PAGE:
This blog is about mine and Liam’s firsthand accounts as TCKs who moved back to their country of nationality, and how we dealt with the transition. You will read, watch and hear about the defining lessons we learned. I hope this blog will help you if you are going through these kinds of challenges too, or if you have already experienced them, or if you are just looking for some comfort and understanding.
This is a judgment-free zone. This is a place where you, too, can come and share your story with us.
I want this to be a place for everyone. I hope through our different experiences, we will find common ground in the emotions behind them. I am an advocate of empowerment and diversity. I make it a point to uplift people who are trapped in their own mental illness and struggles. I want you to know that it’s normal to feel overwhelmed, and that you are not alone. You have a friend in me.
Moving and adjusting can be overwhelming. I want you to know it will all be okay. We’ve been there, and we’ve got you. We know how hard it can be, but we also know the incredible lessons and memories that come from facing your challenges head-on. The experience you will archive for your own life, the amount of growing you will do – these years will make you who you are, and that’s beautiful.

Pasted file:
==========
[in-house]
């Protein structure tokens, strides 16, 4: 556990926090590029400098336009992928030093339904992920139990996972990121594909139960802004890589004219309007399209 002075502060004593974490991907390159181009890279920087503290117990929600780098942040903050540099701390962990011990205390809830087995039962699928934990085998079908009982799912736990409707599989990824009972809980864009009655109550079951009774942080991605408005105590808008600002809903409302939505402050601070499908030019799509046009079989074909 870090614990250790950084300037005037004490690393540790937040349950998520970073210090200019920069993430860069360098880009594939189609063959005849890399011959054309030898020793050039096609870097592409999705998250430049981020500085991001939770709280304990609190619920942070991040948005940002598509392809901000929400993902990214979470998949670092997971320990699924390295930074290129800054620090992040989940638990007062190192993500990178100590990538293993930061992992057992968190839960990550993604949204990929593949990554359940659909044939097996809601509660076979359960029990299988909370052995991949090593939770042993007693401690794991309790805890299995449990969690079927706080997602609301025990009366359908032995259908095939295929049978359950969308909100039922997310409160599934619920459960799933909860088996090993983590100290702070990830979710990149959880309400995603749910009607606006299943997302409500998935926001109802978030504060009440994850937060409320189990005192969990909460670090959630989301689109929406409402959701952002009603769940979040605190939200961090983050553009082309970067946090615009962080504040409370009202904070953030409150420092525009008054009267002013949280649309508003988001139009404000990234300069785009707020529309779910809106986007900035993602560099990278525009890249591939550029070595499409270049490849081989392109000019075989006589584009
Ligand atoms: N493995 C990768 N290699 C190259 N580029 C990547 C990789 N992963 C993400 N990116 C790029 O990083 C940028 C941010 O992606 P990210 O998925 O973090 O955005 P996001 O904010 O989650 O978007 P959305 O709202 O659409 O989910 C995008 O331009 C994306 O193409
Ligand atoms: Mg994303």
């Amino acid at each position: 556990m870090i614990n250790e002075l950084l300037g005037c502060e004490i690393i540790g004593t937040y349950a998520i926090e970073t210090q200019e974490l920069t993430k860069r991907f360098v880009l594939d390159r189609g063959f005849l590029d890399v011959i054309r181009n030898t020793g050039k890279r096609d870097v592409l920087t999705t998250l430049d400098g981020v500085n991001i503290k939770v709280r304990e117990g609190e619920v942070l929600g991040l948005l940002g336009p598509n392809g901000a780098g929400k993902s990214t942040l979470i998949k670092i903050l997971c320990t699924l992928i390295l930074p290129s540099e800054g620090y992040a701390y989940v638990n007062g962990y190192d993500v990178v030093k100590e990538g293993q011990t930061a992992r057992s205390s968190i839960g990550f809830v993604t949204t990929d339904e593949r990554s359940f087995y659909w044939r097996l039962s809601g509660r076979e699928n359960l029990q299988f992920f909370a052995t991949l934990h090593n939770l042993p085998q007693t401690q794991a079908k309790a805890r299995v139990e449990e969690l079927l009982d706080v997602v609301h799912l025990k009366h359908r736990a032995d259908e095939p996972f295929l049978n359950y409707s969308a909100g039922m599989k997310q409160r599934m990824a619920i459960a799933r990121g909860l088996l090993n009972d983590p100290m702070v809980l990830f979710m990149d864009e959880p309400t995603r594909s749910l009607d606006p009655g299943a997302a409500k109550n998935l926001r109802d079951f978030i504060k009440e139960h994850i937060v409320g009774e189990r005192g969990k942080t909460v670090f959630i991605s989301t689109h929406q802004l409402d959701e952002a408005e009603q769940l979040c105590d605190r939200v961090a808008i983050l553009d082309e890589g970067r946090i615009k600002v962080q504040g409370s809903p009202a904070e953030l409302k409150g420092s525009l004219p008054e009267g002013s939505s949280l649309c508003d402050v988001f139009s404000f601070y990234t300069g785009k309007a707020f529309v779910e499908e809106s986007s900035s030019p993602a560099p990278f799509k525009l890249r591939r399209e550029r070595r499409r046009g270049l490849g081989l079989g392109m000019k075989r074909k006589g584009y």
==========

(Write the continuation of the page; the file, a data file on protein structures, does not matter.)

So, with enthusiasm and open arms, welcome to Thoughts of a Third Culture Kid
Hi, my name is Liam and I am a Third Culture Kid (TCK). The textbook definition of a TCK is a term used to refer to children raised in a culture other than their parents’ for a significant part of early development years. In my case, I have lived in Russia, Malawi, India, Bhutan, Thailand and the United States, hold three passports and I am twenty. As a textbook definition, being a TCK may seem overwhelming and let me confirm that it is sometimes overwhelming. We as a collective group of people, have been places and seen things most people have not heard of. We have been exposed to many cultures and adopted them as our own. And although, I lost many friends and contacts throughout the years, I would never give up the lifestyle I have been so fortunate to have had.